The origins of European coffee
Although at the beginning Venetian merchants indeed held the monopoly of coffee trade around Europe, it was the Dutch who succeeded in extricating actual seeds from Arab territories during the 17th century. The Dutch were also the first to produce coffee outside Arab countries by first planting seeds in their colonies in Indonesia.
In France, coffee was known due to a tragic mistake made by the mayor of Amsterdam. In 1714, Gerrit Hooft donated to Louis XIV, known as Louis the Great or the Sun King of France, a small coffee tree which, as an act of defiance, he thought would never survive and thrive in the cold Paris winters.
For almost 14 years, the palace acolytes were striving to nurture the tree with all their efforts going in vain. Until, one day, an army officer came up with the idea of transferring the tree in Martinika, a French colony where the climate is tropical. In only five years, France was self-sufficient in coffee, the price of which declined rapidly throughout the whole world.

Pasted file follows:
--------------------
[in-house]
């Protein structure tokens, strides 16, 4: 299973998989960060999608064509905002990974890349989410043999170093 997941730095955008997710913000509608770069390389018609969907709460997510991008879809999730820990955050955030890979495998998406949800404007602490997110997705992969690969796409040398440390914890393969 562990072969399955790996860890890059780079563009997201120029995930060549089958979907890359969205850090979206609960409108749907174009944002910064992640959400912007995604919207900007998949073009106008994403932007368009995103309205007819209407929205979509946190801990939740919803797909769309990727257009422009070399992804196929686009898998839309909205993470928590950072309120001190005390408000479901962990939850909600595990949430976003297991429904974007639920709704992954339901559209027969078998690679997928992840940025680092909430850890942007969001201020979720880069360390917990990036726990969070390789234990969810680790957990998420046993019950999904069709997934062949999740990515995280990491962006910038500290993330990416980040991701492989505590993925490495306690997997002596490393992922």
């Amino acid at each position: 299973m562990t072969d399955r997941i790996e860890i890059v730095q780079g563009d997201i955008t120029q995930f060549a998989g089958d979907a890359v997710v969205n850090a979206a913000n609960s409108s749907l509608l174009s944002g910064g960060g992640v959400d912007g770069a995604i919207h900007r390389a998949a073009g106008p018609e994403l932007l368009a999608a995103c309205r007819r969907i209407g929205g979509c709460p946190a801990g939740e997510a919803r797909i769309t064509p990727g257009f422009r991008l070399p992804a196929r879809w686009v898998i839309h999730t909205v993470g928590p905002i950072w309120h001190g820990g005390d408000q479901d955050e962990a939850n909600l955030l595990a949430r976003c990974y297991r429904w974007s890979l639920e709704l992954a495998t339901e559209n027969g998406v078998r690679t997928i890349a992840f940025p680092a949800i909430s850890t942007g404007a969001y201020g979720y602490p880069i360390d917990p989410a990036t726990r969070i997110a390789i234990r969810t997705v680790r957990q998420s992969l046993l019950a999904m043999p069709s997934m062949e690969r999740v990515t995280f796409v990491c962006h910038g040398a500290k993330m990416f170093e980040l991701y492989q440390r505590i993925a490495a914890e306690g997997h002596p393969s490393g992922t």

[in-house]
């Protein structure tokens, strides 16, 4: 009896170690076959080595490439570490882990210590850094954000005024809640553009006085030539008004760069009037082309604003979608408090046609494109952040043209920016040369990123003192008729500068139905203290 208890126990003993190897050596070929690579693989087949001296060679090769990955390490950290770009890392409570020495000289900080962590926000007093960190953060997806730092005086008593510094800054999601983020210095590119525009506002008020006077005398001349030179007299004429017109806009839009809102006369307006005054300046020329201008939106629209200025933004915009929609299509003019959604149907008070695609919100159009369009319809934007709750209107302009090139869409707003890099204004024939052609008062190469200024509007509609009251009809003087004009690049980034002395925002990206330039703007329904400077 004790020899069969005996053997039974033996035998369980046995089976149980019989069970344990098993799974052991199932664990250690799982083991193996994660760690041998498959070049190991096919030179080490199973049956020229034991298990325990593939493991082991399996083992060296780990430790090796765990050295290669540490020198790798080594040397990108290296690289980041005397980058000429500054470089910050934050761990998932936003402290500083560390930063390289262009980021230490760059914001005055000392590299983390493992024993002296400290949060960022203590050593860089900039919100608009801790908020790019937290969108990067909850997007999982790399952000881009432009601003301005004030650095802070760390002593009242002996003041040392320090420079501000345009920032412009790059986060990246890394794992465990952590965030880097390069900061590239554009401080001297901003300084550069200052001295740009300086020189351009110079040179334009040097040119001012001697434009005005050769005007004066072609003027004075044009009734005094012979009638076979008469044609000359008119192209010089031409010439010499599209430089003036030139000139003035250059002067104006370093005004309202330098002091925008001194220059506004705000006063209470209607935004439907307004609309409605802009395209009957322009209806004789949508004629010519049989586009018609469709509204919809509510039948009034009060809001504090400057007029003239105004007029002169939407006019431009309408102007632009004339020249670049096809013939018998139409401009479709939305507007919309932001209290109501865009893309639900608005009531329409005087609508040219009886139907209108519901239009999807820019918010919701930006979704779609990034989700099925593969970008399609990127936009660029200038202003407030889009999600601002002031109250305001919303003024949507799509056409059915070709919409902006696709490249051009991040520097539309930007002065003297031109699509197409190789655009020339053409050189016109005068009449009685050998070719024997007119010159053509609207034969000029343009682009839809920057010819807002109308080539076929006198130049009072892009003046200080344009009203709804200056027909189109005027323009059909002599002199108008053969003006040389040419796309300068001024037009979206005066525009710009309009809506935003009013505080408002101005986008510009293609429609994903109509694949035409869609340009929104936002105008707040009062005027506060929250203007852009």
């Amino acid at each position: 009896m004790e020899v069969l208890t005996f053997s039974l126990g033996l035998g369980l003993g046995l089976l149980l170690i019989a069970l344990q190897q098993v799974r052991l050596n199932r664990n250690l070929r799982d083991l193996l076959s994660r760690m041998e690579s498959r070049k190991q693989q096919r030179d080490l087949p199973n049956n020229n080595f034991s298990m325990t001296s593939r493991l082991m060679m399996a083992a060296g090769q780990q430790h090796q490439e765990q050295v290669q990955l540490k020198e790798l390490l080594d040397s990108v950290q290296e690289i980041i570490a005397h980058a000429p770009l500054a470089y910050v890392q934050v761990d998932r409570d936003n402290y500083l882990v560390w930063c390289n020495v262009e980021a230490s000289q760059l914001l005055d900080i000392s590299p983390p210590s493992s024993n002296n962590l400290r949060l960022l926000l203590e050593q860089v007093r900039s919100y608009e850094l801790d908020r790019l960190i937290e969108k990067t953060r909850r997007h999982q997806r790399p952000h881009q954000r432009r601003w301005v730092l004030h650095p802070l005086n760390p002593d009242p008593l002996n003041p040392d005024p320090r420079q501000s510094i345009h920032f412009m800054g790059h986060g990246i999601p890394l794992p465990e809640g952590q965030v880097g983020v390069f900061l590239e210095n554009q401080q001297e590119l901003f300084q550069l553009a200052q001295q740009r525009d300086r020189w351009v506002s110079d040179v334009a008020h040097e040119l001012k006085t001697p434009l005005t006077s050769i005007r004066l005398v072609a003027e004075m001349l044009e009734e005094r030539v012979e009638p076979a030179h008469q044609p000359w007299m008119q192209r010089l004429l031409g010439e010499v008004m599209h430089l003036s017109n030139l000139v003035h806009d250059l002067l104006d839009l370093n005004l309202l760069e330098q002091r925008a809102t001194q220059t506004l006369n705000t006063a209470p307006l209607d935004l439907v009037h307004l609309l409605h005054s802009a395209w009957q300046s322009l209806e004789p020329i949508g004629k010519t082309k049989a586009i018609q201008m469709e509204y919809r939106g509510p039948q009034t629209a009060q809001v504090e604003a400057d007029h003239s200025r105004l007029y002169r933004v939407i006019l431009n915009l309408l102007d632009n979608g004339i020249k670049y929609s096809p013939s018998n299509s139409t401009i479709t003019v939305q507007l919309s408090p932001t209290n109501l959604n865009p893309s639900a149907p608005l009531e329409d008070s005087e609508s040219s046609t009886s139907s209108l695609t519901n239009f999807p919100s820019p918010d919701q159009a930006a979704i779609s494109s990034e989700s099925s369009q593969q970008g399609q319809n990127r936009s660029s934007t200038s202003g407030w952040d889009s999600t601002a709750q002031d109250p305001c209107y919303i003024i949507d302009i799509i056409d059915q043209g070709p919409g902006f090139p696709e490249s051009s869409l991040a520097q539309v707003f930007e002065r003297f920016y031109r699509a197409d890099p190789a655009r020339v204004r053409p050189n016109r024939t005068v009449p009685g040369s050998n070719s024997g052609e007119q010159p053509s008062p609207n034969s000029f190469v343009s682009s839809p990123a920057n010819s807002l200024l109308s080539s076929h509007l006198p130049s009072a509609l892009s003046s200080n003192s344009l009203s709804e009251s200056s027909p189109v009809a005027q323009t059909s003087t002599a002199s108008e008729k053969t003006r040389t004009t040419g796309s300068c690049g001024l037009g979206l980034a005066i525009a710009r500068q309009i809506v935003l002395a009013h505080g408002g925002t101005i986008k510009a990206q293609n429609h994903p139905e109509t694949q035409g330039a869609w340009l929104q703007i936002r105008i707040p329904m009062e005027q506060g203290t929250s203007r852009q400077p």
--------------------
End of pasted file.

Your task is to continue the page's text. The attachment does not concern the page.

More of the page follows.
Crossing the Atlantic
In the same century and after coffee was already spread in the rest of Europe, its fame inevitably reached the New World, i.e. America. European colonizers of the American continent used to drink tea, a custom long revered in the Old World.
However, in 1773, when the English King George III inflicted heavy taxes on the colonists, Americans felt patriotically obliged to defy his ruling and in a fateful twist took to boycotting tea and turned to coffee as an alternative. This heavy taxation was seen by many as a way for the parliamentarians in England to extract money from the colonists in order to fund their various war efforts. The ultimate expression of that defiance came on December 16th 1773 when a group of people disguised as native Americans destroyed an entire shipment of the East India Company's tea in Griffins Wharf. This act would later become known as the Boston Tea Party and is widely accepted as the symbolic starting point of the American Revolution.
The rest of the story
We hope you're enjoying our brief history of coffee series and would love to hear your comments below! If you haven't already done so, brew yourself a cup and go through the older entries to find out some fascinating facts on the story of coffee.
Join us again on our blog for the final part of the story of coffee and to find out more about how coffee is connected to the Boston Tea Party. On our next entry we look at coffee from discovery to what we know and love today. You can subscribe to our blog below!